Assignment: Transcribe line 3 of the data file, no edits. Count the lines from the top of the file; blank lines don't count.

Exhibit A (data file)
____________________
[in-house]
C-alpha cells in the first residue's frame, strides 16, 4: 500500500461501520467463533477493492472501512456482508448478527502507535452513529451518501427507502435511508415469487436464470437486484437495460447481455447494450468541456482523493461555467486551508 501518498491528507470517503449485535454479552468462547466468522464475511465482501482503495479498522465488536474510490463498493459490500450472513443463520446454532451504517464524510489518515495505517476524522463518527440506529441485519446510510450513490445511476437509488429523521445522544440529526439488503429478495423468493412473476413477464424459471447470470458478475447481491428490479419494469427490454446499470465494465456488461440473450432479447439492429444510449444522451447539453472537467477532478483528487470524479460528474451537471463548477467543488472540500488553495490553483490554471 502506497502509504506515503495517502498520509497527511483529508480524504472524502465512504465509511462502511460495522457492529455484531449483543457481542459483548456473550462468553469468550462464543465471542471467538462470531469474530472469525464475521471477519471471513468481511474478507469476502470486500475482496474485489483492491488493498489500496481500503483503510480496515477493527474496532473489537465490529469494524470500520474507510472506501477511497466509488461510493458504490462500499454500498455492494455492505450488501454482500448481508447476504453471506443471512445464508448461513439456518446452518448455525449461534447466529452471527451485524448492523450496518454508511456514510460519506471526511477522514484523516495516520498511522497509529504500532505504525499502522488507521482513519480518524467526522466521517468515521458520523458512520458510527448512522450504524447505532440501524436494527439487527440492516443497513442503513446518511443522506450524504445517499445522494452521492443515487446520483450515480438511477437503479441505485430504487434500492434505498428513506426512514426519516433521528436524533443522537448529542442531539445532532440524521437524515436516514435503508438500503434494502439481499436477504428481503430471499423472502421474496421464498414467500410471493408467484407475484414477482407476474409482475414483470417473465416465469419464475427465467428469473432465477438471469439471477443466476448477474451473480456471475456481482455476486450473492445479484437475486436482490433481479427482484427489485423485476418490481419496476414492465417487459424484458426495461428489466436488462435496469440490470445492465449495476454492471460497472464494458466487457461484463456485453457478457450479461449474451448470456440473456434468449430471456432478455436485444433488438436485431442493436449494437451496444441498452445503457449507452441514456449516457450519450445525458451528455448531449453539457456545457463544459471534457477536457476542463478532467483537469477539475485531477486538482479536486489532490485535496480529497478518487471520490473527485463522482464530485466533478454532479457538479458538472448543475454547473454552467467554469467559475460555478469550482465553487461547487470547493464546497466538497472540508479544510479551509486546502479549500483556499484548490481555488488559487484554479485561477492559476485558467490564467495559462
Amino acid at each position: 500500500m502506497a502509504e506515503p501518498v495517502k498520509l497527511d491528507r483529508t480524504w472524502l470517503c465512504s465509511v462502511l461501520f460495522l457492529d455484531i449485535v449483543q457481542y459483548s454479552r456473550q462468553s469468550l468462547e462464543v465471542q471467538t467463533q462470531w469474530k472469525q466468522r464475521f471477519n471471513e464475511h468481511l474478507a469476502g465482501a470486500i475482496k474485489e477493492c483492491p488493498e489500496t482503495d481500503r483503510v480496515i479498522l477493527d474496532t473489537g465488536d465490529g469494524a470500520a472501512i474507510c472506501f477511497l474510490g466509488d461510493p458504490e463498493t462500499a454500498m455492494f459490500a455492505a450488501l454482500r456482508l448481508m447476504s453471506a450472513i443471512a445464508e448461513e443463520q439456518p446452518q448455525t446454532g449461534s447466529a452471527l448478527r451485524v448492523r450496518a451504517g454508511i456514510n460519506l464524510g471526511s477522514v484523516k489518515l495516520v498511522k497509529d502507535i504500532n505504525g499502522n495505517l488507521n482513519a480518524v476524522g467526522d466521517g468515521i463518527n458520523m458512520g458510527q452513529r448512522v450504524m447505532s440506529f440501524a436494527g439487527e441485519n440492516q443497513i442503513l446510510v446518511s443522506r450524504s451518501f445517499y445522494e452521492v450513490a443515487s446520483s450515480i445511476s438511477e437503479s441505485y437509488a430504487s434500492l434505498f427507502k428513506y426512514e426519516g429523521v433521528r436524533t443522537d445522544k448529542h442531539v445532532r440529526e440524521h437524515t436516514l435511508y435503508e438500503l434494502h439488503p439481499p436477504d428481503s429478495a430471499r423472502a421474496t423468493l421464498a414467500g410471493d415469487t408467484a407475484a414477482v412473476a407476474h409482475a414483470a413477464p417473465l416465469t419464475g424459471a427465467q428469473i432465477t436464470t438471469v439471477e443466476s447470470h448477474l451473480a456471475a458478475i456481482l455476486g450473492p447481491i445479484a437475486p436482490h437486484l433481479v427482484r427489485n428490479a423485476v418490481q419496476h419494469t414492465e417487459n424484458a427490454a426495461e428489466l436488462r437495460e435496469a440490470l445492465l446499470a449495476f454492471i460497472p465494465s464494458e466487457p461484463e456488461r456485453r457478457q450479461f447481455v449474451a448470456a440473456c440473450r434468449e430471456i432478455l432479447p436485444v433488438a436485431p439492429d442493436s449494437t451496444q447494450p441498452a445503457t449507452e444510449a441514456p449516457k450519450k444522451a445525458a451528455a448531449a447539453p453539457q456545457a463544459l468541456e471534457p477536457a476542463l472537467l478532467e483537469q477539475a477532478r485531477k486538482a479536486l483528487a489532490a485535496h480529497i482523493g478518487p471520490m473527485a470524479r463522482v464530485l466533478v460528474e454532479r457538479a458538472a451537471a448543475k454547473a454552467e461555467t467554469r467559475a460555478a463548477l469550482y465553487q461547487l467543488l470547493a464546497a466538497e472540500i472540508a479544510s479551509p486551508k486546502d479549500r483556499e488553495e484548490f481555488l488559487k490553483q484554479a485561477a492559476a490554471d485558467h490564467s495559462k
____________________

Amino acid at each position: 500500500m502506497a502509504e506515503p501518498v495517502k498520509l497527511d491528507r483529508t480524504w472524502l470517503c465512504s465509511v462502511l461501520f460495522l457492529d455484531i449485535v449483543q457481542y459483548s454479552r456473550q462468553s469468550l468462547e462464543v465471542q471467538t467463533q462470531w469474530k472469525q466468522r464475521f471477519n471471513e464475511h468481511l474478507a469476502g465482501a470486500i475482496k474485489e477493492c483492491p488493498e489500496t482503495d481500503r483503510v480496515i479498522l477493527d474496532t473489537g465488536d465490529g469494524a470500520a472501512i474507510c472506501f477511497l474510490g466509488d461510493p458504490e463498493t462500499a454500498m455492494f459490500a455492505a450488501l454482500r456482508l448481508m447476504s453471506a450472513i443471512a445464508e448461513e443463520q439456518p446452518q448455525t446454532g449461534s447466529a452471527l448478527r451485524v448492523r450496518a451504517g454508511i456514510n460519506l464524510g471526511s477522514v484523516k489518515l495516520v498511522k497509529d502507535i504500532n505504525g499502522n495505517l488507521n482513519a480518524v476524522g467526522d466521517g468515521i463518527n458520523m458512520g458510527q452513529r448512522v450504524m447505532s440506529f440501524a436494527g439487527e441485519n440492516q443497513i442503513l446510510v446518511s443522506r450524504s451518501f445517499y445522494e452521492v450513490a443515487s446520483s450515480i445511476s438511477e437503479s441505485y437509488a430504487s434500492l434505498f427507502k428513506y426512514e426519516g429523521v433521528r436524533t443522537d445522544k448529542h442531539v445532532r440529526e440524521h437524515t436516514l435511508y435503508e438500503l434494502h439488503p439481499p436477504d428481503s429478495a430471499r423472502a421474496t423468493l421464498a414467500g410471493d415469487t408467484a407475484a414477482v412473476a407476474h409482475a414483470a413477464p417473465l416465469t419464475g424459471a427465467q428469473i432465477t436464470t438471469v439471477e443466476s447470470h448477474l451473480a456471475a458478475i456481482l455476486g450473492p447481491i445479484a437475486p436482490h437486484l433481479v427482484r427489485n428490479a423485476v418490481q419496476h419494469t414492465e417487459n424484458a427490454a426495461e428489466l436488462r437495460e435496469a440490470l445492465l446499470a449495476f454492471i460497472p465494465s464494458e466487457p461484463e456488461r456485453r457478457q450479461f447481455v449474451a448470456a440473456c440473450r434468449e430471456i432478455l432479447p436485444v433488438a436485431p439492429d442493436s449494437t451496444q447494450p441498452a445503457t449507452e444510449a441514456p449516457k450519450k444522451a445525458a451528455a448531449a447539453p453539457q456545457a463544459l468541456e471534457p477536457a476542463l472537467l478532467e483537469q477539475a477532478r485531477k486538482a479536486l483528487a489532490a485535496h480529497i482523493g478518487p471520490m473527485a470524479r463522482v464530485l466533478v460528474e454532479r457538479a458538472a451537471a448543475k454547473a454552467e461555467t467554469r467559475a460555478a463548477l469550482y465553487q461547487l467543488l470547493a464546497a466538497e472540500i472540508a479544510s479551509p486551508k486546502d479549500r483556499e488553495e484548490f481555488l488559487k490553483q484554479a485561477a492559476a490554471d485558467h490564467s495559462k